Because in the end, it’s telling the story the way it needs to be told that matters most, not where you tell it.

I’d be curious to hear from writers and readers on this topic. Does it matter to you which country a book is set in? How do you decide where to set your books?


Comments

Setting stories: Canada vs. US — 4 Comments

  1. I personally as a reader (from the USA myself) enjoy being exposed to other cultures, even if they share a lot of similarities to my own, and knowing a, say, urban fantasy was set in Canada would be a reason I WOULD pick something up. I’d agree that changes like color vs. colour might be practical on a workload-end for American publishers (so they don’t have to go back and change it to fit their style), but I’m not sure why it’d put anyone off of a book to read about dollar coins/loonies and “spares”. Perhaps you’d have to sneak in some context, or do some research (we have study halls for “free” periods and in my old high school you couldn’t just wander around–if you were out of your classroom between classes you had to have a written pass…our study halls had dedicated rooms and assigned seating) so you could get the right information in there to teach Americans what Canadians already know as you realize your demographic is largely American, but it’s not like you won’t have to do that anyway for the fantastic parts of a novel. I personally wouldn’t find it harder to explain, say, a faerie court than a Canadian school system. (Although Canadian readers might be amused by you spelling it out for us dumb Americans ๐Ÿ˜‰ )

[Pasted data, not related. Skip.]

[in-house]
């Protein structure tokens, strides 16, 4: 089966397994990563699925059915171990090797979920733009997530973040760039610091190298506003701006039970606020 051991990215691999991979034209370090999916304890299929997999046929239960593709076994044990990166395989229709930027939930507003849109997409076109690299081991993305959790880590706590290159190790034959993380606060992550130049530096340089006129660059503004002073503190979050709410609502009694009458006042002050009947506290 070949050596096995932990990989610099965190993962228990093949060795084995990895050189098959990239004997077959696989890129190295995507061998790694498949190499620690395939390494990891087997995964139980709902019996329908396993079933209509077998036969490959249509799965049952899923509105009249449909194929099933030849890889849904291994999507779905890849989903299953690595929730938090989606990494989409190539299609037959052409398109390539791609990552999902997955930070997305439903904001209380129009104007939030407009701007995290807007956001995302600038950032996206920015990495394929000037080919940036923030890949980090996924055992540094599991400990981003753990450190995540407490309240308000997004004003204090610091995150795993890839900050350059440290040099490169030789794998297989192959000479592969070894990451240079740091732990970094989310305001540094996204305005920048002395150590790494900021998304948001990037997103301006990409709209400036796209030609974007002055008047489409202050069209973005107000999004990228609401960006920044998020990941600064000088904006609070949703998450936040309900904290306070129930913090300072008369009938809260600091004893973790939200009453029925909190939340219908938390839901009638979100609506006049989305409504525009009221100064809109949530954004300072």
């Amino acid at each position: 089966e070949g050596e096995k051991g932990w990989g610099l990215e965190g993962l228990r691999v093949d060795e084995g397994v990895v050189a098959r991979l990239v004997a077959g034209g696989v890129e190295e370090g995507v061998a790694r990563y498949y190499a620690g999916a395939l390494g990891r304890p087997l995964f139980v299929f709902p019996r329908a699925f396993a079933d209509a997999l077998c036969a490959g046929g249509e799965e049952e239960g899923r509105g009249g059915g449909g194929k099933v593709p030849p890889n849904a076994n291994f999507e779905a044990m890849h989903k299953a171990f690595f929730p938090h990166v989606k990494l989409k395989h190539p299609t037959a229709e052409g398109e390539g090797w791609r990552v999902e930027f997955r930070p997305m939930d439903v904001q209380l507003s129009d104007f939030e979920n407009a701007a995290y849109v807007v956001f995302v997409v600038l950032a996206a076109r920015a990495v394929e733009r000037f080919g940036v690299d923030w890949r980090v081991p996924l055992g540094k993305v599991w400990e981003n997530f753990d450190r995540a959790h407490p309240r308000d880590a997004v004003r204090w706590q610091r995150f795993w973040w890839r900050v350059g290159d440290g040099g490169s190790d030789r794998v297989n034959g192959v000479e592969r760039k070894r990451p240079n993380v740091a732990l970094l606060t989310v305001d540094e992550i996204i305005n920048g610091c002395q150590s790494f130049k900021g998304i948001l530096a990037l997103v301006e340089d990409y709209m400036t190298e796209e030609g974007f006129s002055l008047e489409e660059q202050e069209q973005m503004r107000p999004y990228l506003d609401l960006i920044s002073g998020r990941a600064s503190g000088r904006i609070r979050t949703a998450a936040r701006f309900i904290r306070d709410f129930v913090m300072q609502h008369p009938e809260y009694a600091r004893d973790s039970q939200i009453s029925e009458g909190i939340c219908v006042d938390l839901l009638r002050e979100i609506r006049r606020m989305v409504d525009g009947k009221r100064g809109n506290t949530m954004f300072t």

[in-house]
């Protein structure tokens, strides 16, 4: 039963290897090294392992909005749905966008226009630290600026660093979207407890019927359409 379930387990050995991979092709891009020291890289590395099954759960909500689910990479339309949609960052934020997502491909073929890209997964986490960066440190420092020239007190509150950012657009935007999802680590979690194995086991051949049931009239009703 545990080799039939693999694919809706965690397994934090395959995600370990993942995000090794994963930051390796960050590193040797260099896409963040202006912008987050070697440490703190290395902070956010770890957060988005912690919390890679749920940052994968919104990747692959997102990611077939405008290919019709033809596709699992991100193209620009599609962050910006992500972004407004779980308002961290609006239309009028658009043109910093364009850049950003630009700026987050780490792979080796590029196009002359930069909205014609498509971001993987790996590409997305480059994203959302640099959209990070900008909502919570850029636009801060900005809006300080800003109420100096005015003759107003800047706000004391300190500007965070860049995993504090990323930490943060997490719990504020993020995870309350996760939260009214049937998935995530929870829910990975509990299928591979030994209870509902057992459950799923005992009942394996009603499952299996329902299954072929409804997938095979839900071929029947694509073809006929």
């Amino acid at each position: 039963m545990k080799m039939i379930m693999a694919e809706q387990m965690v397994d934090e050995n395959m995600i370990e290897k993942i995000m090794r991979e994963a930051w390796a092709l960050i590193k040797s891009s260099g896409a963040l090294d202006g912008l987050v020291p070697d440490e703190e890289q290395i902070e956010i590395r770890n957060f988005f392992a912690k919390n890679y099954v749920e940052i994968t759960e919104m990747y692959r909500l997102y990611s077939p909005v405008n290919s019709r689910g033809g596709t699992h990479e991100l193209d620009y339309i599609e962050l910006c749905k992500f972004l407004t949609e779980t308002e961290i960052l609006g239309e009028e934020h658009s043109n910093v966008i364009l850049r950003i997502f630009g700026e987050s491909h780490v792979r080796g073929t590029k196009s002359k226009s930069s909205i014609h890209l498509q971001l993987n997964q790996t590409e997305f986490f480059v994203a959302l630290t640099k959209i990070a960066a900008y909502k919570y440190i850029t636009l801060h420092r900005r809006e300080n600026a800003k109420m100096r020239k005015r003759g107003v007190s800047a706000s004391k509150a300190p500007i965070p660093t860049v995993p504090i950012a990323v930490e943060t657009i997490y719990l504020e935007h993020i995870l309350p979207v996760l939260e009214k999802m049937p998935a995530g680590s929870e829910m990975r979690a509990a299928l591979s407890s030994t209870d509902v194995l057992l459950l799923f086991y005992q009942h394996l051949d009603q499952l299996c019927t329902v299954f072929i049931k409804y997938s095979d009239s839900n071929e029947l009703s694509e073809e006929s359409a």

Maybe I’m an oddball and there are other readers out there that wouldn’t like a book because it was set in modern Canada and not the modern USA. But I’m not sure it’s as much of a setback as you think it might be. Then again, I’m not published, so ::shrug::

    • No, I agree, I don’t think most readers care! ๐Ÿ™‚ But publishers are often hesitant to take anything they perceive as a risk, and a book set outside the US (without something really exciting about the setting) may be harder to sell because of that.

  2. Interesting!

    I’m a Canadian living in the UK and I often struggle with where to set my novels. Initially I set one in Halifax, NS (where I’m from). My second attempt was set in London (where I live now), but my writer’s group told me my ‘voice’ didn’t sound British — too many North Americanisms slipped through! So now I have set one in the US and we’ll see how that goes.

    It’s nice to see another writer deliberating over geographical settings, spellings and voice.

    • It is a tricky thing! You want to write a story that feels authentic, that’s true to your experience, but that won’t cut you off from opportunities to share that story, too.

Leave a Reply

Your email address will not be published. Required fields are marked *

Please verify that you are a real person by answering the question below. *